The corporate giant Johnson & Johnson (J&J) is valued at more than $400 billion. But that isn’t stopping the company from utilizing a controversial bankruptcy loophole to try to avoid paying a fraction of its total value to claimants who have won talc powder cases filed against it. After losing seven consecutive mesothelioma trials arising from asbestos in Johnson’s Baby Powder, J&J is now trying to stop all talc lawsuits and avoid responsibility.
What is the Texas Two-Step?
In the world of bankruptcy law, there is a controversial tactic called the Texas Two-Step that, if permitted, would allow corporations to avoid practically all financial fallouts resulting from even the worst corporate negligence. The Texas Two-Step works by creating a subsidiary company in Texas, transferring all financial liability to that company but holding onto all valuable assets in the parent company, and then making that subsidiary file for bankruptcy. A wealth corporation can then direct the company holding all the liabilities to seek a “stay” in the bankruptcy court to halt all lawsuits for at least several months, but, more often than not, the freeze lasts years and years.
This strategy is exactly what J&J is doing to try to dodge full accountability for the aftermath of selling talc powder products that tested positive for asbestos. Mesothelioma is a cancer caused by asbestos. J&J has lost a string of jury verdicts involving users of Johnson’s Baby Powder who developed mesothelioma including a $325 million verdict in the Olson case in New York City (this case is currently awaiting final review on appeal). By establishing a subsidiary in Texas called LTL, placing all settlement-related liabilities on it, and then making that company file for bankruptcy, J&J has done the Texas Two-Step tactic and froze the pending cases, at least for the time being. The case is currently being appealed to a higher court in an effort to dismiss the bankruptcy so the lawsuits can re-start and proceed to jury trials.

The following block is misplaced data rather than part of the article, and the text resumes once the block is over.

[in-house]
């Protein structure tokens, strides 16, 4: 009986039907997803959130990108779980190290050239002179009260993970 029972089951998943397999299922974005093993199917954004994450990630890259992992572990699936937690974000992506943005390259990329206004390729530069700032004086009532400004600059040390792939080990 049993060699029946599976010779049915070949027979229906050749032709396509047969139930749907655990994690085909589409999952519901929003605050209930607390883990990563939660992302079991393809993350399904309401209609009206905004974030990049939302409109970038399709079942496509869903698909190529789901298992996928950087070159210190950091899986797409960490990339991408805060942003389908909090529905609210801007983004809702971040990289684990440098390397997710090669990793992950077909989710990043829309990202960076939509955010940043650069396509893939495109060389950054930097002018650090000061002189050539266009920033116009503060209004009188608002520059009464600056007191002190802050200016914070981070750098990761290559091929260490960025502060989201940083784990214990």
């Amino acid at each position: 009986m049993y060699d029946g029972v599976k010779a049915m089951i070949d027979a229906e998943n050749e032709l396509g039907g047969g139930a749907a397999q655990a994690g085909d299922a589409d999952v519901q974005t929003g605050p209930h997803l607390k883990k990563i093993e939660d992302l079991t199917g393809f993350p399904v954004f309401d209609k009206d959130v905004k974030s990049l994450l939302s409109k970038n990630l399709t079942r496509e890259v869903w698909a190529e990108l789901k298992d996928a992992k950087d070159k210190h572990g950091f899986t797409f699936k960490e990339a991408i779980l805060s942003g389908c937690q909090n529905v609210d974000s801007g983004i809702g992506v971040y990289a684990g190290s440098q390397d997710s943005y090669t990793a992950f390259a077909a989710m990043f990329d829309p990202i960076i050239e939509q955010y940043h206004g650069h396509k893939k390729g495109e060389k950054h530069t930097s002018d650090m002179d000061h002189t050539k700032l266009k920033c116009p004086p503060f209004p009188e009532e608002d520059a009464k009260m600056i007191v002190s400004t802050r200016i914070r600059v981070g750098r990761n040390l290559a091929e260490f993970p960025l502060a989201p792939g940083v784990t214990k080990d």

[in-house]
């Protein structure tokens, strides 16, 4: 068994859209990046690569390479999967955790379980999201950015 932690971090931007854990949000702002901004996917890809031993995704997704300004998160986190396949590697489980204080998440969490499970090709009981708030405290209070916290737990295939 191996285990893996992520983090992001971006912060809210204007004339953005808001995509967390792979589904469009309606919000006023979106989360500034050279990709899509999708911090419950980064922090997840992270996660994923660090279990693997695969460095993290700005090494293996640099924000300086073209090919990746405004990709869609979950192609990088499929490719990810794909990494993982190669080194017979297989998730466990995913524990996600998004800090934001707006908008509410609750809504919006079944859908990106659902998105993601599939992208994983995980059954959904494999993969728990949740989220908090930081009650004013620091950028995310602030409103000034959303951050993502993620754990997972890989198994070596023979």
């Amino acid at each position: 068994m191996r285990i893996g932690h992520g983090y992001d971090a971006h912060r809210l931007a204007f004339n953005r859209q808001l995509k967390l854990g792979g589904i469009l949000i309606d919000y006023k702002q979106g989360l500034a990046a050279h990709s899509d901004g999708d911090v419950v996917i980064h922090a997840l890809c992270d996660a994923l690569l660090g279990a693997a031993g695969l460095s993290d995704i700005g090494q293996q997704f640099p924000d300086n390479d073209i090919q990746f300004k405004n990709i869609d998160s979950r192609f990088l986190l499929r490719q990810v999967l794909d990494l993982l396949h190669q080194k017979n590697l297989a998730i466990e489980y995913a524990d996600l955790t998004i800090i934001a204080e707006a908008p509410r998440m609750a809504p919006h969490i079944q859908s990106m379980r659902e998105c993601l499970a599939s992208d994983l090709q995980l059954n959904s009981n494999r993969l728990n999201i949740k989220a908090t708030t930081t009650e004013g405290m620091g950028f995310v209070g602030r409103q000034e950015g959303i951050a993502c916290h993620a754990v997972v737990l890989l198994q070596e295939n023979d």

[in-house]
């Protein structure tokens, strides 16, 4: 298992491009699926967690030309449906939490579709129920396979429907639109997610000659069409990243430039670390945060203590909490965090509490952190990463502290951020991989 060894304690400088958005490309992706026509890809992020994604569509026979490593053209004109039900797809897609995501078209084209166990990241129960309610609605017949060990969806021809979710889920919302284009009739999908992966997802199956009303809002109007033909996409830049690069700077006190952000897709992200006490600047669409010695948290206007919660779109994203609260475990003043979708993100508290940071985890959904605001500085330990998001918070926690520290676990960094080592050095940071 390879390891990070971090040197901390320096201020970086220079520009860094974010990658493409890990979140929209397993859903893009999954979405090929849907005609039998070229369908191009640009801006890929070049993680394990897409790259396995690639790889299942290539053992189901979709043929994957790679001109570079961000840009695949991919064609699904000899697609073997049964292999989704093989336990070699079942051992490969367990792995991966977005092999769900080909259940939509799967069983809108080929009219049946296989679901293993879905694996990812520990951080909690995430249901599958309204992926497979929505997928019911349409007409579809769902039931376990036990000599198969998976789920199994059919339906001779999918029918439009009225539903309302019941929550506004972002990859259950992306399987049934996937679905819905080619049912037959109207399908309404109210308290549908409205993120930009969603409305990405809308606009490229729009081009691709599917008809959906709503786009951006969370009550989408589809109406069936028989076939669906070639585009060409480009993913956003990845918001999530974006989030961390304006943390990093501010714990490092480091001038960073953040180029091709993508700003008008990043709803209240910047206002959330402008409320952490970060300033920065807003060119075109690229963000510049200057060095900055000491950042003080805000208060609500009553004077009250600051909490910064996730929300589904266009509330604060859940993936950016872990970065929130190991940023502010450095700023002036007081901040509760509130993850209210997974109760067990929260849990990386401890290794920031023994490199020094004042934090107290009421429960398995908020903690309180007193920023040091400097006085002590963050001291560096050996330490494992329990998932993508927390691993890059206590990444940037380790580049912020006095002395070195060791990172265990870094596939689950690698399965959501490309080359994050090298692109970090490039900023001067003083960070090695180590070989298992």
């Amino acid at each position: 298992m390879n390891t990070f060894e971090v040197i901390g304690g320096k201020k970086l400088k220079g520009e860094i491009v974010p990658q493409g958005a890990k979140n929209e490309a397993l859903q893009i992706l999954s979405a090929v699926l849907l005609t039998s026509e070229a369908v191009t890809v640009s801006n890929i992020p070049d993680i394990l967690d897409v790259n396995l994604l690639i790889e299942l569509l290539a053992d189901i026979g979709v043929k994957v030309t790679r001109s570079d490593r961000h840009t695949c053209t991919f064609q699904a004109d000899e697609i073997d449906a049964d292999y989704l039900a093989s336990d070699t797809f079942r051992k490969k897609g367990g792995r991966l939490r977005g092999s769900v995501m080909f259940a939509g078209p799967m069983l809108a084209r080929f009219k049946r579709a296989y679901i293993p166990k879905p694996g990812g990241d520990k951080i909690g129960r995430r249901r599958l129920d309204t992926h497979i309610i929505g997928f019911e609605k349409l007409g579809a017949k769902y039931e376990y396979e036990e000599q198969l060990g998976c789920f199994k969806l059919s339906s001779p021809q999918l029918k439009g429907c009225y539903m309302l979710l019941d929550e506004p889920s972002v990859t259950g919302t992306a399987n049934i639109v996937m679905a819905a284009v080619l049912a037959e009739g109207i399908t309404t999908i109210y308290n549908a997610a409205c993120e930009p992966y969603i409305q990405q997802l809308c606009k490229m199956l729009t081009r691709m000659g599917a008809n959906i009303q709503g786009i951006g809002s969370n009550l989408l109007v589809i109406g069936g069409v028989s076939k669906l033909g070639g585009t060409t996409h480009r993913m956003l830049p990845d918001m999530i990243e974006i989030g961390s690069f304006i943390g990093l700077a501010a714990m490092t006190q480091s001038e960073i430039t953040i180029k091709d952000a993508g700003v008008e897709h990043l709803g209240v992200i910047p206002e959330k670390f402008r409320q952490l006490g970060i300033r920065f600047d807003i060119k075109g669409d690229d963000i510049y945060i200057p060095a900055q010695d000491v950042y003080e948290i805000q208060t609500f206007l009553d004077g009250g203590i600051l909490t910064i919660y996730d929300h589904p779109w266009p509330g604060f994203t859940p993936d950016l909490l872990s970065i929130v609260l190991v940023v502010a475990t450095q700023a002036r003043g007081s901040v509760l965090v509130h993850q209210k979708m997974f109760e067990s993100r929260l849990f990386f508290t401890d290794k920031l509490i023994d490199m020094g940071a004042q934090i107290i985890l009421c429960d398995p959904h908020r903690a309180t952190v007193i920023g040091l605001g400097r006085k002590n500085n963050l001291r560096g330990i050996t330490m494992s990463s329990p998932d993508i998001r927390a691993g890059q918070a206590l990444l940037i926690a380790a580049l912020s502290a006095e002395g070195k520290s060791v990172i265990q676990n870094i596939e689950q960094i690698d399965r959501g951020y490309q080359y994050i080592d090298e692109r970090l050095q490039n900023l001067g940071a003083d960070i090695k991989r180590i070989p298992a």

Damage Caused by the Texas Two-Step
Halting pending talc powder cases is not just a temporary annoyance. The damage caused by the Texas Two-Step is real and intentional.
Most of the people who have won cases against J&J are fighting for their lives against the cancers the talc powder products caused. They need a financial recovery from the company now to help pay for the losses they have already experienced, secure future medical care, and try to live as comfortably as possible. Many do not have years to wait for a bankruptcy court to figure out what to do with LTL’s bankruptcy filing. Some might not even have months to wait.
If J&J succeeds in using the Texas Two-Step to avoid full accountability for its outrageous misconduct in selling dangerous talcum powder products, then it will set a legal precedent for other conglomerates and companies to do exactly the same thing in the future.
For more information about J&J’s controversial bankruptcy tactic and the harm it has already caused, you can click here to read a full NPR article about the late Hanna Wilt, a woman whose fatal mesothelioma was linked to her use of baby powder products. To speak to a powerful legal team about talc powder cancer lawsuits and how to hold J&J liable for corporate negligence, contact the national trial attorneys of Levy Konigsberg today.